With or without Brexit, UK's food self-sufficiency problem remains
"Will Britain become more self-sufficient in food post-Brexit? The short answer is, who knows" - is the main conclusion that AHDB experts are sharing just weeks before Brexit. With or without a deal, Great Britain is hardly covering the demand in the domestic market in many sectors.
"For those sectors less than 100% self-sufficient, it will not be as simple as increasing production. The market value, competitiveness against imports and processing capacity will all play a part in the ability to increase production. For livestock, carcass balance issues will mean while improving in demand cuts/products, those not in domestic demand would also be increased so export markets will be key to get the most value out of the carcass," it is said in the report.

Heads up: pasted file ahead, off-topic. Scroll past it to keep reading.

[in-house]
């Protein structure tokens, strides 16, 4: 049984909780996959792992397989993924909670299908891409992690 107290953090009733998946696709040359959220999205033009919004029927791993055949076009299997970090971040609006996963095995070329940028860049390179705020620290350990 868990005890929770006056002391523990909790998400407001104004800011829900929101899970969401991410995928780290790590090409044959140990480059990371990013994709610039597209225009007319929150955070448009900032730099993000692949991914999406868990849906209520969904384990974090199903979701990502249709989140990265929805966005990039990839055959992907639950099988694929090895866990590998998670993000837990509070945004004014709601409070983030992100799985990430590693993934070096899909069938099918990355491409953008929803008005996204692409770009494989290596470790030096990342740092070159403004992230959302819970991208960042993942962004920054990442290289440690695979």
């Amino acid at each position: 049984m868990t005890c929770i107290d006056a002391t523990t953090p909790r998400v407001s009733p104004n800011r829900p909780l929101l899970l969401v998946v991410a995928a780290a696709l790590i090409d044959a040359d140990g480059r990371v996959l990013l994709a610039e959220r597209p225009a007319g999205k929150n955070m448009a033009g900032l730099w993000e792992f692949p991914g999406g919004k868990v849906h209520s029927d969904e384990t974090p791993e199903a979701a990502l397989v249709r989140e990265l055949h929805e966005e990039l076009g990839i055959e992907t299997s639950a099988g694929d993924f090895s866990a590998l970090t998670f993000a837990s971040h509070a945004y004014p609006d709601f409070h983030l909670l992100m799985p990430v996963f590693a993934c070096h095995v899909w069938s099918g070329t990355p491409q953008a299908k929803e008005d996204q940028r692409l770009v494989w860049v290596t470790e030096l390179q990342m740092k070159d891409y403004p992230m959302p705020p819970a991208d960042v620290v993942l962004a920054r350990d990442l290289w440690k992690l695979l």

Even for lamb, which is 100% self-sufficient in volume basis, the need for imports is reflected by the consumer's preference for legs rather than shoulders.
If increased production is an option then import displacement would, for most areas, be needed. While for some elements this could be achieved, there will still be a need to import products Great Britain do not produce/produce to the level other countries do. The level of opportunity for import displacement will also depend on the tariff schedule the UK adopts post-Brexit.
While a higher degree of self-sufficiency allows more ability to adapt to changes, it is not that straight forward. Ability to export, export tariffs, non-tariff measures, etc. could affect value while there could also be a threat of cheaper imports from lower cost producers.